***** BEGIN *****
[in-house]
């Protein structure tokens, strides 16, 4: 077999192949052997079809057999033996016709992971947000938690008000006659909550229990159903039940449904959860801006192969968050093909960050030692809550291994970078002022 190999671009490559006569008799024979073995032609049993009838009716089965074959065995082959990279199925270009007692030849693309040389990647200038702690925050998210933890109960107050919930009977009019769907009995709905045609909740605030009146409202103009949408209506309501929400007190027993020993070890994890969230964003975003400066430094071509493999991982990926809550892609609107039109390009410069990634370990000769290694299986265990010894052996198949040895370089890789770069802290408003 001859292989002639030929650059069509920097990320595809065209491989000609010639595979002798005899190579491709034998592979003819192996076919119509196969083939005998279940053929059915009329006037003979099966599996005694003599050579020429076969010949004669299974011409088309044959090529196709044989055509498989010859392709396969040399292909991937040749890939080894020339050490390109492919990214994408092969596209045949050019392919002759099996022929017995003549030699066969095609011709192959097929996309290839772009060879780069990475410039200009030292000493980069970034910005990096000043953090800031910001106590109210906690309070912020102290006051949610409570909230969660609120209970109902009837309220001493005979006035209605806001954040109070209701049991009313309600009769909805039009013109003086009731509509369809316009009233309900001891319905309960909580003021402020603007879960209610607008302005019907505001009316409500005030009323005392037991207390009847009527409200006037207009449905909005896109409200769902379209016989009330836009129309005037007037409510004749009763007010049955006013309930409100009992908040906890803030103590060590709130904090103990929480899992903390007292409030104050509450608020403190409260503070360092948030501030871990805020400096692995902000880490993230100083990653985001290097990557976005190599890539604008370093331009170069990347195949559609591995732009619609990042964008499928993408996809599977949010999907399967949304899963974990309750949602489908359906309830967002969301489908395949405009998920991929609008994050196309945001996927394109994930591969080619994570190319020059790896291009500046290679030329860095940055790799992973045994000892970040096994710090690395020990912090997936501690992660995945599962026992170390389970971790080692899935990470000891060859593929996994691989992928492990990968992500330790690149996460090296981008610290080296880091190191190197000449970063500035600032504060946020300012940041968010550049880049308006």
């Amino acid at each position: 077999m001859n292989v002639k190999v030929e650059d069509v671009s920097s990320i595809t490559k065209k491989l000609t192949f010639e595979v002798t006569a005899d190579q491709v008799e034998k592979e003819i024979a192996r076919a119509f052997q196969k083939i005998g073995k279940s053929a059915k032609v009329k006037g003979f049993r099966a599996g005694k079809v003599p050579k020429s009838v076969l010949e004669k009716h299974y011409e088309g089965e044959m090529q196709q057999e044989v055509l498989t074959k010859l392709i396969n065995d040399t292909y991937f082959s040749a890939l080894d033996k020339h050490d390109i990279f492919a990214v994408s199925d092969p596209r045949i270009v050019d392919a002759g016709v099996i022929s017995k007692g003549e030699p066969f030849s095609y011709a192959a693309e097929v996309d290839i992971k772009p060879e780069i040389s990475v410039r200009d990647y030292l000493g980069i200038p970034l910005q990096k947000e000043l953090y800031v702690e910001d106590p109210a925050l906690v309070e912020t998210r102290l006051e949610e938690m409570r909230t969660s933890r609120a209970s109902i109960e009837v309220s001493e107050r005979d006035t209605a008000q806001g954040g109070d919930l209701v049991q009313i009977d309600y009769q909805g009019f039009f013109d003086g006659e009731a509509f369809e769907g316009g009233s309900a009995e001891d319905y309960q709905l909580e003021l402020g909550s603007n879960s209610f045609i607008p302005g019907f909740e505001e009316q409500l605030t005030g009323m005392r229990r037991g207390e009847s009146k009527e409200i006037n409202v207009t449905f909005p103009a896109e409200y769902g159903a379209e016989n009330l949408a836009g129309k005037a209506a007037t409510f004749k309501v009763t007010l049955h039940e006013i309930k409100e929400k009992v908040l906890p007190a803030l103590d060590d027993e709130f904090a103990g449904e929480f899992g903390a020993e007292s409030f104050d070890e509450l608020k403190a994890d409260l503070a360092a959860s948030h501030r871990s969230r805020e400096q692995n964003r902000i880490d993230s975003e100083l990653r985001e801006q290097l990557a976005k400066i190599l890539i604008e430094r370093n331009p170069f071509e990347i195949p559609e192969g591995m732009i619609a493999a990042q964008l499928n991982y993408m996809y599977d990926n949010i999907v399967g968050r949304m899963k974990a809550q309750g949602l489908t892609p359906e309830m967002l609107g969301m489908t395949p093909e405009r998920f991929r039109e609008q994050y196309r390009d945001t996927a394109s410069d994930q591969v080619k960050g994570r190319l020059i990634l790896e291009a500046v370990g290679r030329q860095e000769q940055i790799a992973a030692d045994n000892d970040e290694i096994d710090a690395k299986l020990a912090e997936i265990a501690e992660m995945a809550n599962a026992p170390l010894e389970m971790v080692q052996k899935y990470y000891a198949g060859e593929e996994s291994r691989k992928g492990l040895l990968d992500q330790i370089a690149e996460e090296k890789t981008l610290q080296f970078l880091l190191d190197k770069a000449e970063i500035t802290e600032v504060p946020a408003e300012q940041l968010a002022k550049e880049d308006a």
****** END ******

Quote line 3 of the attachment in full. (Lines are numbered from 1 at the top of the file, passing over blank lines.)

């Amino acid at each position: 077999m001859n292989v002639k190999v030929e650059d069509v671009s920097s990320i595809t490559k065209k491989l000609t192949f010639e595979v002798t006569a005899d190579q491709v008799e034998k592979e003819i024979a192996r076919a119509f052997q196969k083939i005998g073995k279940s053929a059915k032609v009329k006037g003979f049993r099966a599996g005694k079809v003599p050579k020429s009838v076969l010949e004669k009716h299974y011409e088309g089965e044959m090529q196709q057999e044989v055509l498989t074959k010859l392709i396969n065995d040399t292909y991937f082959s040749a890939l080894d033996k020339h050490d390109i990279f492919a990214v994408s199925d092969p596209r045949i270009v050019d392919a002759g016709v099996i022929s017995k007692g003549e030699p066969f030849s095609y011709a192959a693309e097929v996309d290839i992971k772009p060879e780069i040389s990475v410039r200009d990647y030292l000493g980069i200038p970034l910005q990096k947000e000043l953090y800031v702690e910001d106590p109210a925050l906690v309070e912020t998210r102290l006051e949610e938690m409570r909230t969660s933890r609120a209970s109902i109960e009837v309220s001493e107050r005979d006035t209605a008000q806001g954040g109070d919930l209701v049991q009313i009977d309600y009769q909805g009019f039009f013109d003086g006659e009731a509509f369809e769907g316009g009233s309900a009995e001891d319905y309960q709905l909580e003021l402020g909550s603007n879960s209610f045609i607008p302005g019907f909740e505001e009316q409500l605030t005030g009323m005392r229990r037991g207390e009847s009146k009527e409200i006037n409202v207009t449905f909005p103009a896109e409200y769902g159903a379209e016989n009330l949408a836009g129309k005037a209506a007037t409510f004749k309501v009763t007010l049955h039940e006013i309930k409100e929400k009992v908040l906890p007190a803030l103590d060590d027993e709130f904090a103990g449904e929480f899992g903390a020993e007292s409030f104050d070890e509450l608020k403190a994890d409260l503070a360092a959860s948030h501030r871990s969230r805020e400096q692995n964003r902000i880490d993230s975003e100083l990653r985001e801006q290097l990557a976005k400066i190599l890539i604008e430094r370093n331009p170069f071509e990347i195949p559609e192969g591995m732009i619609a493999a990042q964008l499928n991982y993408m996809y599977d990926n949010i999907v399967g968050r949304m899963k974990a809550q309750g949602l489908t892609p359906e309830m967002l609107g969301m489908t395949p093909e405009r998920f991929r039109e609008q994050y196309r390009d945001t996927a394109s410069d994930q591969v080619k960050g994570r190319l020059i990634l790896e291009a500046v370990g290679r030329q860095e000769q940055i790799a992973a030692d045994n000892d970040e290694i096994d710090a690395k299986l020990a912090e997936i265990a501690e992660m995945a809550n599962a026992p170390l010894e389970m971790v080692q052996k899935y990470y000891a198949g060859e593929e996994s291994r691989k992928g492990l040895l990968d992500q330790i370089a690149e996460e090296k890789t981008l610290q080296f970078l880091l190191d190197k770069a000449e970063i500035t802290e600032v504060p946020a408003e300012q940041l968010a002022k550049e880049d308006a």